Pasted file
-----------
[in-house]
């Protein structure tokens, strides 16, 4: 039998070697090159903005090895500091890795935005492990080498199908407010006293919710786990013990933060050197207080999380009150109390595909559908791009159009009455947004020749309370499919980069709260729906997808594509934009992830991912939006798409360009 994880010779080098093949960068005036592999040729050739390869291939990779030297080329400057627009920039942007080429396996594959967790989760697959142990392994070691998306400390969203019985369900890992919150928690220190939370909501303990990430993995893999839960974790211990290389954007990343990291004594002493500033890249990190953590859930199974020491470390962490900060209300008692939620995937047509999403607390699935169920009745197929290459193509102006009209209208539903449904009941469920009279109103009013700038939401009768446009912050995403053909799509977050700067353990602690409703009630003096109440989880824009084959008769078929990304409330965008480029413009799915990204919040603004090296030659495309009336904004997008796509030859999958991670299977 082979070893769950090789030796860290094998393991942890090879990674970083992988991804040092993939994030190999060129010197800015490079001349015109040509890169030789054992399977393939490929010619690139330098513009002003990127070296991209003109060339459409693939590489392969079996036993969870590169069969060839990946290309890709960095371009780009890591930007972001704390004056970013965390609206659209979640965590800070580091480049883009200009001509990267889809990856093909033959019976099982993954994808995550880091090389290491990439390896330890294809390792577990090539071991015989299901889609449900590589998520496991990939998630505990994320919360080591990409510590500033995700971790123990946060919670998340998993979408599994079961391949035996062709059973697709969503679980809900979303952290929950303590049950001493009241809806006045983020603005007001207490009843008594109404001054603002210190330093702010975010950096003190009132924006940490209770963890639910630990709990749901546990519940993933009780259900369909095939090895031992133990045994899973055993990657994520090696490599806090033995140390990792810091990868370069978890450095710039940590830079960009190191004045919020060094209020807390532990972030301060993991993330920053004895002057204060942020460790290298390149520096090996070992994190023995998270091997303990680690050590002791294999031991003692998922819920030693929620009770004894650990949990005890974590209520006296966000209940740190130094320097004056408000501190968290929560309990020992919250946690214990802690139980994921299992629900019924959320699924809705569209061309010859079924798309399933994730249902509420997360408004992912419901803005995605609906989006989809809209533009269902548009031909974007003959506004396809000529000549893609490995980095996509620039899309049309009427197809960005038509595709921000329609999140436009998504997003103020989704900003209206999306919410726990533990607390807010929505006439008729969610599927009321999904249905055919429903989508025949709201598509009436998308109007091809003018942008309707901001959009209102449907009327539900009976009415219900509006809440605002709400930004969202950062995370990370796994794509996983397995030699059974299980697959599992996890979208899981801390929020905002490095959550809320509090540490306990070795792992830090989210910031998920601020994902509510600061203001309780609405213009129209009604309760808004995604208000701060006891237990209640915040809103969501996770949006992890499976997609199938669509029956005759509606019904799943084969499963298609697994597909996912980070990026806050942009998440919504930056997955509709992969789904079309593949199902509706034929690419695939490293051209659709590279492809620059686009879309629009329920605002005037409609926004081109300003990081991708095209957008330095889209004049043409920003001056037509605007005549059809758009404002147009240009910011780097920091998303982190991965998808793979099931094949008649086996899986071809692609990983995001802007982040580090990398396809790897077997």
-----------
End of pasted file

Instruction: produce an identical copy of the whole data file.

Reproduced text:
[in-house]
């Protein structure tokens, strides 16, 4: 039998070697090159903005090895500091890795935005492990080498199908407010006293919710786990013990933060050197207080999380009150109390595909559908791009159009009455947004020749309370499919980069709260729906997808594509934009992830991912939006798409360009 994880010779080098093949960068005036592999040729050739390869291939990779030297080329400057627009920039942007080429396996594959967790989760697959142990392994070691998306400390969203019985369900890992919150928690220190939370909501303990990430993995893999839960974790211990290389954007990343990291004594002493500033890249990190953590859930199974020491470390962490900060209300008692939620995937047509999403607390699935169920009745197929290459193509102006009209209208539903449904009941469920009279109103009013700038939401009768446009912050995403053909799509977050700067353990602690409703009630003096109440989880824009084959008769078929990304409330965008480029413009799915990204919040603004090296030659495309009336904004997008796509030859999958991670299977 082979070893769950090789030796860290094998393991942890090879990674970083992988991804040092993939994030190999060129010197800015490079001349015109040509890169030789054992399977393939490929010619690139330098513009002003990127070296991209003109060339459409693939590489392969079996036993969870590169069969060839990946290309890709960095371009780009890591930007972001704390004056970013965390609206659209979640965590800070580091480049883009200009001509990267889809990856093909033959019976099982993954994808995550880091090389290491990439390896330890294809390792577990090539071991015989299901889609449900590589998520496991990939998630505990994320919360080591990409510590500033995700971790123990946060919670998340998993979408599994079961391949035996062709059973697709969503679980809900979303952290929950303590049950001493009241809806006045983020603005007001207490009843008594109404001054603002210190330093702010975010950096003190009132924006940490209770963890639910630990709990749901546990519940993933009780259900369909095939090895031992133990045994899973055993990657994520090696490599806090033995140390990792810091990868370069978890450095710039940590830079960009190191004045919020060094209020807390532990972030301060993991993330920053004895002057204060942020460790290298390149520096090996070992994190023995998270091997303990680690050590002791294999031991003692998922819920030693929620009770004894650990949990005890974590209520006296966000209940740190130094320097004056408000501190968290929560309990020992919250946690214990802690139980994921299992629900019924959320699924809705569209061309010859079924798309399933994730249902509420997360408004992912419901803005995605609906989006989809809209533009269902548009031909974007003959506004396809000529000549893609490995980095996509620039899309049309009427197809960005038509595709921000329609999140436009998504997003103020989704900003209206999306919410726990533990607390807010929505006439008729969610599927009321999904249905055919429903989508025949709201598509009436998308109007091809003018942008309707901001959009209102449907009327539900009976009415219900509006809440605002709400930004969202950062995370990370796994794509996983397995030699059974299980697959599992996890979208899981801390929020905002490095959550809320509090540490306990070795792992830090989210910031998920601020994902509510600061203001309780609405213009129209009604309760808004995604208000701060006891237990209640915040809103969501996770949006992890499976997609199938669509029956005759509606019904799943084969499963298609697994597909996912980070990026806050942009998440919504930056997955509709992969789904079309593949199902509706034929690419695939490293051209659709590279492809620059686009879309629009329920605002005037409609926004081109300003990081991708095209957008330095889209004049043409920003001056037509605007005549059809758009404002147009240009910011780097920091998303982190991965998808793979099931094949008649086996899986071809692609990983995001802007982040580090990398396809790897077997």